I Started Sending My Team a Weekly Inspirational Email. Something Extraordinary Happened, by Robert Glazer
A few years ago I began the habit of getting up earlier and writing in my journal, taking the time to be reflective, appreciative, and grateful. I went over my goals each morning and my values. I devoted time to reading stories and quotations that inspired me. Finding, reading, and journaling about these pieces of inspiration soon became an integral part of my morning routine, and my ability to live my day more intentionally and focused.
Why I Started
I gradually felt compelled to share these positive and uplifting stories that I had discovered with others. I came to the realization that most of us begin our days reactively and negatively, with crisis-driven news sites and television programs, or a pile of emails regarding the things that happened overnight (which are never good). After seeing the positive effects of beginning my day with inspiring and engaging content and stories, I thought I might be able to create that same experience for others.
I decided to start by sending a weekly email to the thirty people on my team at Acceleration Partners. The email was originally called “Friday Inspiration,” and I sent it out each Friday morning to the whole company.
My goal was simply to encourage our team to be inspired to achieve more, help them remove their self-limiting beliefs, and motivate them to become better. My leadership style is to help people build their capacity and improve their performance in a way that benefits all aspects of their lives rather than just focusing on their work responsibilities. As they improve in areas such as confidence, goal setting, time management and self-awareness, they become better at everything they do and higher performing all around.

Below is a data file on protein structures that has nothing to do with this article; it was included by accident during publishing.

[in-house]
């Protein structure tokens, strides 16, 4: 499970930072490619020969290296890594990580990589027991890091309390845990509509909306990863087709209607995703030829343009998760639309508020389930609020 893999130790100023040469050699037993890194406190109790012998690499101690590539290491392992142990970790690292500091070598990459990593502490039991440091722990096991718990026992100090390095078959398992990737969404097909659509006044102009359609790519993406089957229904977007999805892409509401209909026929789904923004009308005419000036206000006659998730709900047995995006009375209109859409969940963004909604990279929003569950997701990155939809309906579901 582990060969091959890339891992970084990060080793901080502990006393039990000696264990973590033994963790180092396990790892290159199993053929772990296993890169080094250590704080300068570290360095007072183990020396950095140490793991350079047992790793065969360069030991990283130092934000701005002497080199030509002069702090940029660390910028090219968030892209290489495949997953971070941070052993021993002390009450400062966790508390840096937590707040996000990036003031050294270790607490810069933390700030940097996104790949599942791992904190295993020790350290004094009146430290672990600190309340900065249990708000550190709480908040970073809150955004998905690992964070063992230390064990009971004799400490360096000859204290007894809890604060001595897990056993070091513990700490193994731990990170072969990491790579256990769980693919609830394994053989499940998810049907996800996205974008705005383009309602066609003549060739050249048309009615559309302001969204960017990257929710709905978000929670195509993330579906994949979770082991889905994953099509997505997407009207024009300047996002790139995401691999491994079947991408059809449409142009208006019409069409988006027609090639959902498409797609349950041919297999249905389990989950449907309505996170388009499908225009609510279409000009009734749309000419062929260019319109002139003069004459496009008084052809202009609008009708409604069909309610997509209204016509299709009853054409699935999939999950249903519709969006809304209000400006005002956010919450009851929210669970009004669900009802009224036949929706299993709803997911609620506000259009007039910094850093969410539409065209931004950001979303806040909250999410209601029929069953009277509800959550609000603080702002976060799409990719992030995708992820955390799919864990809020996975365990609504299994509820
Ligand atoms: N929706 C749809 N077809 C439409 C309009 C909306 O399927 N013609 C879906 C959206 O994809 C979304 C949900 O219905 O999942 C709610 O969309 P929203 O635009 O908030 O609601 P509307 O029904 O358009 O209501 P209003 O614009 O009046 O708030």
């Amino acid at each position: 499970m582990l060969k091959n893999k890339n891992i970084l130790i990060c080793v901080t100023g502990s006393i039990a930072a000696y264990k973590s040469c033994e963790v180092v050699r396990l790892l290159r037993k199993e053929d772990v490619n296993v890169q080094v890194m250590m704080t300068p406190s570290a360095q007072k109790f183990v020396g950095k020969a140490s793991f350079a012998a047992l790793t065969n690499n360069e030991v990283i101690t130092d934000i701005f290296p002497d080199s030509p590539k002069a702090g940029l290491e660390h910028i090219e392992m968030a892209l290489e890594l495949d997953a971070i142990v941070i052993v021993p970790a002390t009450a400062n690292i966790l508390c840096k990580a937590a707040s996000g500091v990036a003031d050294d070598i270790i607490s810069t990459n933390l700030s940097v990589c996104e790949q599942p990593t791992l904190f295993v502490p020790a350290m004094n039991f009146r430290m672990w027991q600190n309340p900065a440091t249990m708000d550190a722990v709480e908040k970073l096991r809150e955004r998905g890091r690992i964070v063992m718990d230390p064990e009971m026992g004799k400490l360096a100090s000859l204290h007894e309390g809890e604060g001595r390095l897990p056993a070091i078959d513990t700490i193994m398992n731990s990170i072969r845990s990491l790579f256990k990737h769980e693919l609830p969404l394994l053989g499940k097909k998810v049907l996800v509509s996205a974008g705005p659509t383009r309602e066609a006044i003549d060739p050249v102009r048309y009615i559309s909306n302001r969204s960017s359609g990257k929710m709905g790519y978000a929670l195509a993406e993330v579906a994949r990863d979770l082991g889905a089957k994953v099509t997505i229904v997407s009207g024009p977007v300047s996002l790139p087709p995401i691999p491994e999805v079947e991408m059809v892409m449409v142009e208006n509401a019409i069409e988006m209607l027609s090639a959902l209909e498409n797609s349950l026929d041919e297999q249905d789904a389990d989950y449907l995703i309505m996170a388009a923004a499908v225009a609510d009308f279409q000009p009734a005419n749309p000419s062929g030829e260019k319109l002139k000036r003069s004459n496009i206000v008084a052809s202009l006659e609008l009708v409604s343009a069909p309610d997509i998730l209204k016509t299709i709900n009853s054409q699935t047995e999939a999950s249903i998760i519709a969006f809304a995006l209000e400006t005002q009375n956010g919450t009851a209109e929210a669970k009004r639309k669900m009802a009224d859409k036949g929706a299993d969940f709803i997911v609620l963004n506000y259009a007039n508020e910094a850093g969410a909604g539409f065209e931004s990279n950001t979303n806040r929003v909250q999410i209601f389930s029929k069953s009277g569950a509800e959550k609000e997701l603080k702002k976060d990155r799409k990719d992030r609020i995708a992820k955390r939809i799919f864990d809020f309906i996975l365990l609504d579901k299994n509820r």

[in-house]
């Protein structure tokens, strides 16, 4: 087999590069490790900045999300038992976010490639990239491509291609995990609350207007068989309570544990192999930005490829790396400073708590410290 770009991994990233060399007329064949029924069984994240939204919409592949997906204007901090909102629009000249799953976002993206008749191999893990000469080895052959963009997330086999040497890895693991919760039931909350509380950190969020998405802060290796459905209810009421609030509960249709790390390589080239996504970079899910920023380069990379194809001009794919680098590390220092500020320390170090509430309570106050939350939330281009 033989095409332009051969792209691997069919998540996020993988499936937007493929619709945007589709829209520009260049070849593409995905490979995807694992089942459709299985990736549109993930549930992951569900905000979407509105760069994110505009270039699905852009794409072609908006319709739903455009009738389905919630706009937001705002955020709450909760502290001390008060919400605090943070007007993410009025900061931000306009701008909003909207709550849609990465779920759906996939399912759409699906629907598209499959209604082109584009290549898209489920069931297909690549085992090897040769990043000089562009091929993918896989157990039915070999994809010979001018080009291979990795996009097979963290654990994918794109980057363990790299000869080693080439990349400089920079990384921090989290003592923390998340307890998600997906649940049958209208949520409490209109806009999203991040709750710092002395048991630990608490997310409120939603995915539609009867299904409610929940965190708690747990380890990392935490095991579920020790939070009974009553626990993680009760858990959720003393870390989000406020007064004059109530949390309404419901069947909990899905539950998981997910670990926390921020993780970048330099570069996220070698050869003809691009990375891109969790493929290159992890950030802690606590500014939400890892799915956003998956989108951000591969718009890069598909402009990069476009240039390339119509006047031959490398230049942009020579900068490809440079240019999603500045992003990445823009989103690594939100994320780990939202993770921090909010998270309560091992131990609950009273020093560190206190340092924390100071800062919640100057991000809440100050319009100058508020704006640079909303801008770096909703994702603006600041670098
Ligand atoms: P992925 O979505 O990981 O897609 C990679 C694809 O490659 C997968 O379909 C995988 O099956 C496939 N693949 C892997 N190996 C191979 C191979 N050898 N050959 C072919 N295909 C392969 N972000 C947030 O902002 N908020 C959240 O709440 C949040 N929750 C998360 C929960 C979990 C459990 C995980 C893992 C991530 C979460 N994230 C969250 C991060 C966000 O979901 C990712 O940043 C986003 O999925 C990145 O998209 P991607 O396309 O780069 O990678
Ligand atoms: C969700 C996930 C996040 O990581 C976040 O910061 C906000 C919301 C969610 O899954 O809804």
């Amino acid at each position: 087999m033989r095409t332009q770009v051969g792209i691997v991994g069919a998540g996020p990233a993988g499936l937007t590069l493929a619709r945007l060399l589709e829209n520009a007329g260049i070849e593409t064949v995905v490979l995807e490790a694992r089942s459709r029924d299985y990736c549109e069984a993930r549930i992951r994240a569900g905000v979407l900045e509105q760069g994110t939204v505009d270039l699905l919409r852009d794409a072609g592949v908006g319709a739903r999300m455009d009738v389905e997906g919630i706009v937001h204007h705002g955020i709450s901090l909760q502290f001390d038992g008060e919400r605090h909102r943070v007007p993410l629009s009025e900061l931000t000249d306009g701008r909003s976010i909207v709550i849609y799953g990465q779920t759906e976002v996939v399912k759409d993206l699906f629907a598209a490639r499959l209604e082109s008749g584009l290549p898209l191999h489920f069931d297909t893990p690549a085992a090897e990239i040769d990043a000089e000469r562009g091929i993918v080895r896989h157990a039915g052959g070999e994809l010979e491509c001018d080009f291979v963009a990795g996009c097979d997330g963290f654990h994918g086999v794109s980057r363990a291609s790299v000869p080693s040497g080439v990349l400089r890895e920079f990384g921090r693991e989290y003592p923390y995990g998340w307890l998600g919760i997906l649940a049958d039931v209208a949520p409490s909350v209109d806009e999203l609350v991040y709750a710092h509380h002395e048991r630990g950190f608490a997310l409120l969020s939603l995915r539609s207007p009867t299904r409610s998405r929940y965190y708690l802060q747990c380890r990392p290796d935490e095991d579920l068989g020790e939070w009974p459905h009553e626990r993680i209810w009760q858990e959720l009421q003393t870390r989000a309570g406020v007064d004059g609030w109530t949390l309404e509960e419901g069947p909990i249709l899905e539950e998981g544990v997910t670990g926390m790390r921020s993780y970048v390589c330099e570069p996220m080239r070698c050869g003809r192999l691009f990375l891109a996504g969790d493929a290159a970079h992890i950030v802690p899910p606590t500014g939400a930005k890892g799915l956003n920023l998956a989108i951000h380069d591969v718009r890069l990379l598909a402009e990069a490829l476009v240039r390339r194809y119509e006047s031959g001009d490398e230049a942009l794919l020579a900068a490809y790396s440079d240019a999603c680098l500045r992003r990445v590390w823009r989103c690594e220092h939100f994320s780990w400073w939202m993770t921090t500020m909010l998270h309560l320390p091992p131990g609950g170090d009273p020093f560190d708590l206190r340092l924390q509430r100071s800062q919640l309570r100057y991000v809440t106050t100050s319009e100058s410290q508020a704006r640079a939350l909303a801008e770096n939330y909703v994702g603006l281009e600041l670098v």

The Positive Impact I Didn’t Anticipate
I figured my Friday Inspiration emails would likely be skimmed and even ignored, but I decided to keep sending send them anyway. To my surprise, employees immediately started writing back to me with positive reactions, and many told me they looked forward to the messages each week.
The weekly emails were having a noticeable impact within our organization, and I started to think there might be value for people outside of our company’s walls. This encouraged me to share the Friday Inspiration concept—both the e-mails and the feedback I received from my employees—with other CEOs who I believed shared similar values and would like the concept.
I suggested they try something similar themselves and even encouraged them to copy my e-mails if it was easier. Several CEOs took me up on my offer and began sharing my emails with their companies. Within weeks, they started telling me that they were receiving the same type of positive feedback from their employees that I’d received from mine. At this point, I started to believe I was really onto something. Once again, I decided to take the critical step of just moving the idea forward, without knowing having any idea (or expectations) of what would it would become. I changed the name of the weekly email to Friday Forward, and launched the new version to an expand group of people outside the company.